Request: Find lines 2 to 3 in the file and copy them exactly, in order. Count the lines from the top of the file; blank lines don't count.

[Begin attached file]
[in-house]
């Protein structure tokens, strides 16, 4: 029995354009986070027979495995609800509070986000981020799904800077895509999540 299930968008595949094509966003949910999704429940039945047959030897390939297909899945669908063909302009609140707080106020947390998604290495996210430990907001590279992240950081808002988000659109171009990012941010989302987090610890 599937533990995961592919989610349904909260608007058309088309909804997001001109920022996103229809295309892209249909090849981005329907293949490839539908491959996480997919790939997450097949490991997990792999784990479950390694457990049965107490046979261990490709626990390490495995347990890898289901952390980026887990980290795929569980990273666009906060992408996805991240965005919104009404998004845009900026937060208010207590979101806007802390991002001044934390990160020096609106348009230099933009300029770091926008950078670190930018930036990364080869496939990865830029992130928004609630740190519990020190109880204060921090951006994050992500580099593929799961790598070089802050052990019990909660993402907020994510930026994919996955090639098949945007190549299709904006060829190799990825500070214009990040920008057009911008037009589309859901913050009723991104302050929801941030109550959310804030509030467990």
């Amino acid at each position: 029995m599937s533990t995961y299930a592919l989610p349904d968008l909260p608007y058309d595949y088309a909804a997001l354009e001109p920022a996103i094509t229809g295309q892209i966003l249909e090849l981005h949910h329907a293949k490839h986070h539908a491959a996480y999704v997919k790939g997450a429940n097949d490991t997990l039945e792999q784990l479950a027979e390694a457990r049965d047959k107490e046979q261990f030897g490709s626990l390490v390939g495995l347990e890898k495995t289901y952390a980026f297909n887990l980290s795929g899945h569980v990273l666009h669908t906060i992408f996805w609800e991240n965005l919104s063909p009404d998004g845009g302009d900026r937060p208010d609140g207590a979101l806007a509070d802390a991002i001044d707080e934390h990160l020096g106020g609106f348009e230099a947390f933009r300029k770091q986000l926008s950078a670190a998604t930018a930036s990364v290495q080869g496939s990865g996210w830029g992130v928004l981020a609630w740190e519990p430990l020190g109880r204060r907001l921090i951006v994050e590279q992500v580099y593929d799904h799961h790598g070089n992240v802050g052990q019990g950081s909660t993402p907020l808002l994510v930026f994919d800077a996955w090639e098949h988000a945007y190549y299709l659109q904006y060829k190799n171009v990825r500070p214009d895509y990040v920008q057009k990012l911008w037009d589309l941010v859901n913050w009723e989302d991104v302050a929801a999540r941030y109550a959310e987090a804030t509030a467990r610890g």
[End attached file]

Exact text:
């Protein structure tokens, strides 16, 4: 029995354009986070027979495995609800509070986000981020799904800077895509999540 299930968008595949094509966003949910999704429940039945047959030897390939297909899945669908063909302009609140707080106020947390998604290495996210430990907001590279992240950081808002988000659109171009990012941010989302987090610890 599937533990995961592919989610349904909260608007058309088309909804997001001109920022996103229809295309892209249909090849981005329907293949490839539908491959996480997919790939997450097949490991997990792999784990479950390694457990049965107490046979261990490709626990390490495995347990890898289901952390980026887990980290795929569980990273666009906060992408996805991240965005919104009404998004845009900026937060208010207590979101806007802390991002001044934390990160020096609106348009230099933009300029770091926008950078670190930018930036990364080869496939990865830029992130928004609630740190519990020190109880204060921090951006994050992500580099593929799961790598070089802050052990019990909660993402907020994510930026994919996955090639098949945007190549299709904006060829190799990825500070214009990040920008057009911008037009589309859901913050009723991104302050929801941030109550959310804030509030467990």
């Amino acid at each position: 029995m599937s533990t995961y299930a592919l989610p349904d968008l909260p608007y058309d595949y088309a909804a997001l354009e001109p920022a996103i094509t229809g295309q892209i966003l249909e090849l981005h949910h329907a293949k490839h986070h539908a491959a996480y999704v997919k790939g997450a429940n097949d490991t997990l039945e792999q784990l479950a027979e390694a457990r049965d047959k107490e046979q261990f030897g490709s626990l390490v390939g495995l347990e890898k495995t289901y952390a980026f297909n887990l980290s795929g899945h569980v990273l666009h669908t906060i992408f996805w609800e991240n965005l919104s063909p009404d998004g845009g302009d900026r937060p208010d609140g207590a979101l806007a509070d802390a991002i001044d707080e934390h990160l020096g106020g609106f348009e230099a947390f933009r300029k770091q986000l926008s950078a670190a998604t930018a930036s990364v290495q080869g496939s990865g996210w830029g992130v928004l981020a609630w740190e519990p430990l020190g109880r204060r907001l921090i951006v994050e590279q992500v580099y593929d799904h799961h790598g070089n992240v802050g052990q019990g950081s909660t993402p907020l808002l994510v930026f994919d800077a996955w090639e098949h988000a945007y190549y299709l659109q904006y060829k190799n171009v990825r500070p214009d895509y990040v920008q057009k990012l911008w037009d589309l941010v859901n913050w009723e989302d991104v302050a929801a999540r941030y109550a959310e987090a804030t509030a467990r610890g």